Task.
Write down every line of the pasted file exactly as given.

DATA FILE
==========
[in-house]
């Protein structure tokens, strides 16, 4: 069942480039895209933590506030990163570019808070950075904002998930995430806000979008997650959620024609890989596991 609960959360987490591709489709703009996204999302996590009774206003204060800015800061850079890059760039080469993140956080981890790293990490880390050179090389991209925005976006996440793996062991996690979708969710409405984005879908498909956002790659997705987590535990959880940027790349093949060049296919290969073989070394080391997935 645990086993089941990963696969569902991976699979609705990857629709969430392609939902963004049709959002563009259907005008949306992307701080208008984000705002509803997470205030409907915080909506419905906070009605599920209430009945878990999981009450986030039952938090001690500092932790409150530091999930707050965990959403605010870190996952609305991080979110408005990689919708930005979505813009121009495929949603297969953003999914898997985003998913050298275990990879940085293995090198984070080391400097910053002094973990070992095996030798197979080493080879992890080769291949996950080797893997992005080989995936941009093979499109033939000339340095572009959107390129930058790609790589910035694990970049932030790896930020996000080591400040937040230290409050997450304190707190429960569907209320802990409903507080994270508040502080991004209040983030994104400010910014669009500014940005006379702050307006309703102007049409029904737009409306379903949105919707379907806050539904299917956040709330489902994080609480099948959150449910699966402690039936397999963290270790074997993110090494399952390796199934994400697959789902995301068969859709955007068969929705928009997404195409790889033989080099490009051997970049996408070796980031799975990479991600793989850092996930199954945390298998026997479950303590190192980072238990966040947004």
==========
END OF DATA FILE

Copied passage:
[in-house]
């Protein structure tokens, strides 16, 4: 069942480039895209933590506030990163570019808070950075904002998930995430806000979008997650959620024609890989596991 609960959360987490591709489709703009996204999302996590009774206003204060800015800061850079890059760039080469993140956080981890790293990490880390050179090389991209925005976006996440793996062991996690979708969710409405984005879908498909956002790659997705987590535990959880940027790349093949060049296919290969073989070394080391997935 645990086993089941990963696969569902991976699979609705990857629709969430392609939902963004049709959002563009259907005008949306992307701080208008984000705002509803997470205030409907915080909506419905906070009605599920209430009945878990999981009450986030039952938090001690500092932790409150530091999930707050965990959403605010870190996952609305991080979110408005990689919708930005979505813009121009495929949603297969953003999914898997985003998913050298275990990879940085293995090198984070080391400097910053002094973990070992095996030798197979080493080879992890080769291949996950080797893997992005080989995936941009093979499109033939000339340095572009959107390129930058790609790589910035694990970049932030790896930020996000080591400040937040230290409050997450304190707190429960569907209320802990409903507080994270508040502080991004209040983030994104400010910014669009500014940005006379702050307006309703102007049409029904737009409306379903949105919707379907806050539904299917956040709330489902994080609480099948959150449910699966402690039936397999963290270790074997993110090494399952390796199934994400697959789902995301068969859709955007068969929705928009997404195409790889033989080099490009051997970049996408070796980031799975990479991600793989850092996930199954945390298998026997479950303590190192980072238990966040947004």